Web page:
At the end of the article is a question and answer section that I found interesting. The structure that is provided by the adult consists of:
- and extended period for imaginative play
- an expectation that the children will spend a small amount of time choosing a scenario and roles that they will stick with for that time period
- simple toys that can be used as improvised props
It is best not to offer elaborate costumes or props because simpler ones force the children to remember what item stands for which necessary prop. If a child chooses to play a fireman, this child and the other children involved all need to remember what is representing the hose. This builds their cognitive functions.
All of the children have to control their impulses in order to stay in character and to allow the story to continue. This builds the ability to control their impulses in other settings. The adult provides the expectation that the children are to stay involved in their story. They are expected not to quit or change characters at a whim, so that the story can continue to work for the whole group.
That's a lot more structure than I gave my kids when they played pretend, but they seemed pretty able to do it for hours without any expectations. I guess with so many of them and with cousins close at hand, we still enjoyed the relative safety of former times. Family reunions were frequent, and generally included children playing out of sight of the adults. We would check on the kids if things got too loud or if one of them got upset. Otherwise they were on their own.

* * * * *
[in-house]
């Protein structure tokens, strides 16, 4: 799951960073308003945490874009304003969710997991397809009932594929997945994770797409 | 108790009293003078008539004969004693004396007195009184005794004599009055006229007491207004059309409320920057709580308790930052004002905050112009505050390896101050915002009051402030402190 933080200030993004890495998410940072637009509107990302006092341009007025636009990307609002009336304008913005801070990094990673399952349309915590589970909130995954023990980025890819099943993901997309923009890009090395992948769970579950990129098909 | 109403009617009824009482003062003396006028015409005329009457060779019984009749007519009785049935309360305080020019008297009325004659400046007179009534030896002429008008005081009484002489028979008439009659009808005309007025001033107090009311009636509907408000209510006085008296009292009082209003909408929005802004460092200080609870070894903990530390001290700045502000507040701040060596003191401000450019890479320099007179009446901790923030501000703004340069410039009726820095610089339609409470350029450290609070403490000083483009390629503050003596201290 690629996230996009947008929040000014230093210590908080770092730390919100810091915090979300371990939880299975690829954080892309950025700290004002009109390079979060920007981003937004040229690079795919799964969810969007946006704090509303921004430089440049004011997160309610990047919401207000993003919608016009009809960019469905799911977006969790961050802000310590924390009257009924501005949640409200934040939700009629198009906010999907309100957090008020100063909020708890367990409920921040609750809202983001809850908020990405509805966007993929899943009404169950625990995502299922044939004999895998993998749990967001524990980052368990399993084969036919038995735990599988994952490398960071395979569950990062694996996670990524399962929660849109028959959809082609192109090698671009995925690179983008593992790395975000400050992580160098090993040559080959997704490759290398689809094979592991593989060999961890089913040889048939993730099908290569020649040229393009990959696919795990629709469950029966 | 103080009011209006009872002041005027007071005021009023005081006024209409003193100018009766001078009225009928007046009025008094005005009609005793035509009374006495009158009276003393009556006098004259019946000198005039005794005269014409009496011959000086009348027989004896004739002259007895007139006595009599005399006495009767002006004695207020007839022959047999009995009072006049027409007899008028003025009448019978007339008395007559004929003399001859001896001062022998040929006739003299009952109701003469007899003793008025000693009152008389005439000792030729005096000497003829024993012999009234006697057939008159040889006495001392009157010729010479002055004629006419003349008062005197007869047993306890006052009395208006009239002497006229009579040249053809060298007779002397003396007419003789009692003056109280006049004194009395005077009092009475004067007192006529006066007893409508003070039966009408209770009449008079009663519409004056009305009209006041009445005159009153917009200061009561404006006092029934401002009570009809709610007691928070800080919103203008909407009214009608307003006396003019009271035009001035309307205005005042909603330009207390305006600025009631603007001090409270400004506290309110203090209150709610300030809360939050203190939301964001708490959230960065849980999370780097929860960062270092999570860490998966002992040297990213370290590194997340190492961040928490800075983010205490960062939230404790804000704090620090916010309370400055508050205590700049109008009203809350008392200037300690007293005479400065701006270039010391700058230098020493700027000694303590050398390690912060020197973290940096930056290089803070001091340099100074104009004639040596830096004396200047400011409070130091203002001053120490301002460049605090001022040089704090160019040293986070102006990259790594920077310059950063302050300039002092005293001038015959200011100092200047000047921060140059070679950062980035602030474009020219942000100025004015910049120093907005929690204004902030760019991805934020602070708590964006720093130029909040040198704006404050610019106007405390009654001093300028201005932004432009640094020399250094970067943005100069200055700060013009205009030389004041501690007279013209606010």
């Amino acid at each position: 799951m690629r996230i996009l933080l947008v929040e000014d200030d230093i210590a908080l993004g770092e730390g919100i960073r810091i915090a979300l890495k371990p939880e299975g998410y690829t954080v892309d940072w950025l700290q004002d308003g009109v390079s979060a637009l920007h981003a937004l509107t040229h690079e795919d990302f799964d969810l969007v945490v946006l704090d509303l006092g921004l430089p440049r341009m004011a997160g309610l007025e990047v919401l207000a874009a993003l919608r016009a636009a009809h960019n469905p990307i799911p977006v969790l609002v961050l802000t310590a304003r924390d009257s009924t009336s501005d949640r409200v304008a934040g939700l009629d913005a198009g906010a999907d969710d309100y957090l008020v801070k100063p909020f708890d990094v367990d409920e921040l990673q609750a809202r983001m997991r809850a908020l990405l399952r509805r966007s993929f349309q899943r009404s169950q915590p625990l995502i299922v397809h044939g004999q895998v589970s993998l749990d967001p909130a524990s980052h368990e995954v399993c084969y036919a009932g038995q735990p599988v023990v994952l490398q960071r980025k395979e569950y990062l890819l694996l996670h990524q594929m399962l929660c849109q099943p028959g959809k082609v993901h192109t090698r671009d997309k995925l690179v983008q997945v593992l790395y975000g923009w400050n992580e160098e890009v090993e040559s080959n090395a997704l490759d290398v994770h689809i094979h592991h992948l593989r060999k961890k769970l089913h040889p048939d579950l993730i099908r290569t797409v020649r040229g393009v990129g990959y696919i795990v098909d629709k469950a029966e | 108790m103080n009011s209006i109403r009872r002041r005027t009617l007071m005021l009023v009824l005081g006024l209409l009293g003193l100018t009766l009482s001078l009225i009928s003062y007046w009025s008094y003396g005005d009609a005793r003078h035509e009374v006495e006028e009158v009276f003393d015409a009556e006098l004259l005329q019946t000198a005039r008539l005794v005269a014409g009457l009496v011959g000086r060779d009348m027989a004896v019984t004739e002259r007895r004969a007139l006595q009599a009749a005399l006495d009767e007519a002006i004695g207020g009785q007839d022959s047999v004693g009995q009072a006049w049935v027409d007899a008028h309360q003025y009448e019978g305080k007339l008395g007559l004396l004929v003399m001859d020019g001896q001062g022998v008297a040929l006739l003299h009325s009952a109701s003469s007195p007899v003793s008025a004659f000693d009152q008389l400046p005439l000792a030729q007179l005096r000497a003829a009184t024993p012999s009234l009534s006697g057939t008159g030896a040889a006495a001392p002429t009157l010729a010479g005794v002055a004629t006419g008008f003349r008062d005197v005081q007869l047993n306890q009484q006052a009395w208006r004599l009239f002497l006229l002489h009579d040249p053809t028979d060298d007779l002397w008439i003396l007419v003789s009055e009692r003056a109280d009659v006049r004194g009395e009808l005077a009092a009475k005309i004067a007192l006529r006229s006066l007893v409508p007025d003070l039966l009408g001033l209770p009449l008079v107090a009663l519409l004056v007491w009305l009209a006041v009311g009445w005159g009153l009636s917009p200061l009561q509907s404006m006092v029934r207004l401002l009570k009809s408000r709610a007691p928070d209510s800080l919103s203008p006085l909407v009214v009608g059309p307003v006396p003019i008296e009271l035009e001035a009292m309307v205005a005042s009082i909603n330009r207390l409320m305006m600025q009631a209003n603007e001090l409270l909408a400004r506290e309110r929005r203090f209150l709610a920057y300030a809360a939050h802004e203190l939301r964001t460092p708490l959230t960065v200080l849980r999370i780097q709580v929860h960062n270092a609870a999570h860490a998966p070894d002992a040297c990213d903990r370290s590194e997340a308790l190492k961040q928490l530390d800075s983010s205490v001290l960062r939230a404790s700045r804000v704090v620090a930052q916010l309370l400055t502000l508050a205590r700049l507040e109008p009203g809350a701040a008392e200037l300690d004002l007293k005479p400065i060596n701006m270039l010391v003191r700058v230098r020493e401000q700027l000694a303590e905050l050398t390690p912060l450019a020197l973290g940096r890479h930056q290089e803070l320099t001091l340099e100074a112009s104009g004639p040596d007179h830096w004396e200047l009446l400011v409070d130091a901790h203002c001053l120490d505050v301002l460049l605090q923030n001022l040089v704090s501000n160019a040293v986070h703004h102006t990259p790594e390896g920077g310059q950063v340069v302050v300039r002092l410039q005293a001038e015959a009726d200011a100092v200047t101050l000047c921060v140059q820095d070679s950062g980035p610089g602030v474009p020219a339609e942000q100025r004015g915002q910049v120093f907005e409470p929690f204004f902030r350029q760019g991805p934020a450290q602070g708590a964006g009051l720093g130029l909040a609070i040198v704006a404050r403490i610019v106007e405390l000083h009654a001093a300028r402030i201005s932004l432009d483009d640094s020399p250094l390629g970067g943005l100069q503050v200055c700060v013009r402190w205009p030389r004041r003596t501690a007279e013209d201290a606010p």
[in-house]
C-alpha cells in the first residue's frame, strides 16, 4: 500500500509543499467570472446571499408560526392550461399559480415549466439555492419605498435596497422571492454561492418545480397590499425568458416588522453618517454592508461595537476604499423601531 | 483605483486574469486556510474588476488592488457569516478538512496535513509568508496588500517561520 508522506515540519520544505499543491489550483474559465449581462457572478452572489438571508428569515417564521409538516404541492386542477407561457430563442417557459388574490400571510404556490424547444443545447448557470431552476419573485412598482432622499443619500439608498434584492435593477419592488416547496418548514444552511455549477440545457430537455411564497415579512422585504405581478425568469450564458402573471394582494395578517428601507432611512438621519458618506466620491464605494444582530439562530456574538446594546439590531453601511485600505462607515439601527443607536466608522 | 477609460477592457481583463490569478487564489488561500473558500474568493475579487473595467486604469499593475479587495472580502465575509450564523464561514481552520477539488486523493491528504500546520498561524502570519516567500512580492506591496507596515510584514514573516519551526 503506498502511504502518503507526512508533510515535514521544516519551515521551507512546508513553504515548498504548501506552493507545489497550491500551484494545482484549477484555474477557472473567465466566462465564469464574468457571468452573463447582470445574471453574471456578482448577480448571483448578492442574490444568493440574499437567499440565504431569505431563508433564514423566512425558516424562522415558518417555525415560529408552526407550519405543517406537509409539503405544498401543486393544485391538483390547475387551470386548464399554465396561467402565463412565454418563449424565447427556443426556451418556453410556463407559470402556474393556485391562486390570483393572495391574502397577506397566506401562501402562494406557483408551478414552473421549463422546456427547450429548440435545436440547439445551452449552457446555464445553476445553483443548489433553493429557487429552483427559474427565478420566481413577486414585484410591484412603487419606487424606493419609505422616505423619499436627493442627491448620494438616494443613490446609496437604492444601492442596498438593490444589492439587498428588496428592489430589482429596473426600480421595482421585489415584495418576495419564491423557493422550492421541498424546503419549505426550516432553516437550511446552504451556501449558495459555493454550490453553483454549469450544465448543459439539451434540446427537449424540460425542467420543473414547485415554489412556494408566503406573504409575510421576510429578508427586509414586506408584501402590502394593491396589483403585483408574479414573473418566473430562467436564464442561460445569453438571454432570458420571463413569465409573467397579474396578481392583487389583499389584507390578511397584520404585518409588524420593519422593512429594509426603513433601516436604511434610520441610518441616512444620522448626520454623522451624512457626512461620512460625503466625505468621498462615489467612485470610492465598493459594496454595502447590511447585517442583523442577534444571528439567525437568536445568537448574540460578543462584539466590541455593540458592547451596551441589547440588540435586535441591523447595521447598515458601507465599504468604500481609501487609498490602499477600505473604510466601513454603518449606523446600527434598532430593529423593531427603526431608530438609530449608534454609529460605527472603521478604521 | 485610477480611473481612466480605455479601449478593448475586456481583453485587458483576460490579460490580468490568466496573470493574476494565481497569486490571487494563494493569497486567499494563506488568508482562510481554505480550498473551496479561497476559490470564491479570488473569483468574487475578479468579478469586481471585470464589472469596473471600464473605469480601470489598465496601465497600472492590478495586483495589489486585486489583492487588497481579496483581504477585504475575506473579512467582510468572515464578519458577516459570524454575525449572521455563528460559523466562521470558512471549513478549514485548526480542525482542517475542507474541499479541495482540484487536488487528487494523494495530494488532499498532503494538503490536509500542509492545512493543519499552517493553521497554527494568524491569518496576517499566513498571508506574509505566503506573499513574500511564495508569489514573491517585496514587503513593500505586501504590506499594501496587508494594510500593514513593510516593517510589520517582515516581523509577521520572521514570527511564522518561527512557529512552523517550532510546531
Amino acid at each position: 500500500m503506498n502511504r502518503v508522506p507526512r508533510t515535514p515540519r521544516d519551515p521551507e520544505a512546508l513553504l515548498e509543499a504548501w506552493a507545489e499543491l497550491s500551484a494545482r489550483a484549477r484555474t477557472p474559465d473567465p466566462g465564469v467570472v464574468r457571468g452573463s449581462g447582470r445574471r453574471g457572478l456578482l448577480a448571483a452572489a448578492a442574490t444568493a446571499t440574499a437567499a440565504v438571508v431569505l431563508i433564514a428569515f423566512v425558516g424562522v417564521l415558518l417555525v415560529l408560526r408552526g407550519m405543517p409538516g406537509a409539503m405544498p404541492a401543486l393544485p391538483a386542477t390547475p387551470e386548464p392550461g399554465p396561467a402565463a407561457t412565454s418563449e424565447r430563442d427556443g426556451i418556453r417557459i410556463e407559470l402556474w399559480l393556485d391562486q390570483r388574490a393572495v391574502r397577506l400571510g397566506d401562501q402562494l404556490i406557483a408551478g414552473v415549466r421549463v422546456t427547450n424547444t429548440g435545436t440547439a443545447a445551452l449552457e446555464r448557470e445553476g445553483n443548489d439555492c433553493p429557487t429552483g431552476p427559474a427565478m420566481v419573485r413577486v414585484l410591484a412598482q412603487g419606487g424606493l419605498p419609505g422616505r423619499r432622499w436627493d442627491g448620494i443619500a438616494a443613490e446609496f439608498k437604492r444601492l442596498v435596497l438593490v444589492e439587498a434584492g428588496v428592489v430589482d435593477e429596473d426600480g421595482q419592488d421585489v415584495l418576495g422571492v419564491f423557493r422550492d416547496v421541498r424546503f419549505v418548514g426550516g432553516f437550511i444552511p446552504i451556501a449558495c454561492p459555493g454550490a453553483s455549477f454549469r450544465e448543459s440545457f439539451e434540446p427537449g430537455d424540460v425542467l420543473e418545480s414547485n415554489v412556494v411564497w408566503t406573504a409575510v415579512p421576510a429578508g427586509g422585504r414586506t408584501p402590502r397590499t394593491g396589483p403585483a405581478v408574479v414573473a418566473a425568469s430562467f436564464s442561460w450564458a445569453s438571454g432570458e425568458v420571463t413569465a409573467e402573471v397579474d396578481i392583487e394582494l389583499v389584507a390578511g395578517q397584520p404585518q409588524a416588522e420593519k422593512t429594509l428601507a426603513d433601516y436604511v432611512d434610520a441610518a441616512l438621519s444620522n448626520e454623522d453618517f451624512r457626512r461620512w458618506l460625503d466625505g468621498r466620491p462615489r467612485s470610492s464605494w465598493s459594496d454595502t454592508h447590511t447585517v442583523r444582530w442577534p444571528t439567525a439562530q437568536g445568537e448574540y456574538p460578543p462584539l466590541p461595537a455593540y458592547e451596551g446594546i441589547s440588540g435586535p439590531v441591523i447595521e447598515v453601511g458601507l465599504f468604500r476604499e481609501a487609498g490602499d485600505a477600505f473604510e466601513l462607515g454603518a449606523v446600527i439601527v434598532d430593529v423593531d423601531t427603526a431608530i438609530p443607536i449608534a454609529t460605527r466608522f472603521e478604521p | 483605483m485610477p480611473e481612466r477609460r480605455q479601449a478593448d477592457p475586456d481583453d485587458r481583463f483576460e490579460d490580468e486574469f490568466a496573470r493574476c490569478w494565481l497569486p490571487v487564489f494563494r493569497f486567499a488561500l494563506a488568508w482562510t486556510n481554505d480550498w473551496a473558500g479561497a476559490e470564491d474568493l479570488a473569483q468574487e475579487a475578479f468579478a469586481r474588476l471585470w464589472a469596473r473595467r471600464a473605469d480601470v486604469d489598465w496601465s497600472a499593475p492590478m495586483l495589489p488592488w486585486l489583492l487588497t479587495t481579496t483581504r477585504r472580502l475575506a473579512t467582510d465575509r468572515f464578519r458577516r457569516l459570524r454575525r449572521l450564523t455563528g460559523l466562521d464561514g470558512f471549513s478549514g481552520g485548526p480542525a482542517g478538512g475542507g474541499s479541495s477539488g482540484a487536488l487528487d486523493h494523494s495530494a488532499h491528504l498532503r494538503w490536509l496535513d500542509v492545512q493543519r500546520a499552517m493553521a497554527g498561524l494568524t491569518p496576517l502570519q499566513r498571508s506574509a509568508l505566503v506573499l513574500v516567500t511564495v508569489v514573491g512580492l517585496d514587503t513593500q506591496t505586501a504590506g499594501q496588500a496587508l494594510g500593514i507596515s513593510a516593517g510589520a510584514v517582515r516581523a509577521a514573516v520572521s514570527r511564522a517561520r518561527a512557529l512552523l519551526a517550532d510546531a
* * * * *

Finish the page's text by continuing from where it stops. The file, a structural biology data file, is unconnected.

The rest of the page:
* * * * * * * * *
Baby Luke is a bit yellow and has at least 24 hours with a bili-light blanket. I get to be there again most of the day tomorrow.
And tomorrow night? Our Vermont kids arrive!
Wednesday, March 05, 2008
This is Laura at her baby shower the day before Luke was born. I'm so sorry I don't have a picture from this week of Greg. He has some really wonderful ones on his facebook page, so if you are his friend, go look at them there.
The rest of these were taken this afternoon. I got too close with the camera and it was giving me the red light 'can't focus properly' message, but I didn't listen. Even blurry, he's pretty amazing.
The muscle man pose is because this is the first time he has ever worn thick clothing and he doesn't know how to pull his arms in close to his body when he's wearing a sweater.
When our babies were born, I was told that having one eye more closed than the other was a trait of my husband's family and usually happened when the baby was tired. He was tired, so maybe that is why one eye is smaller.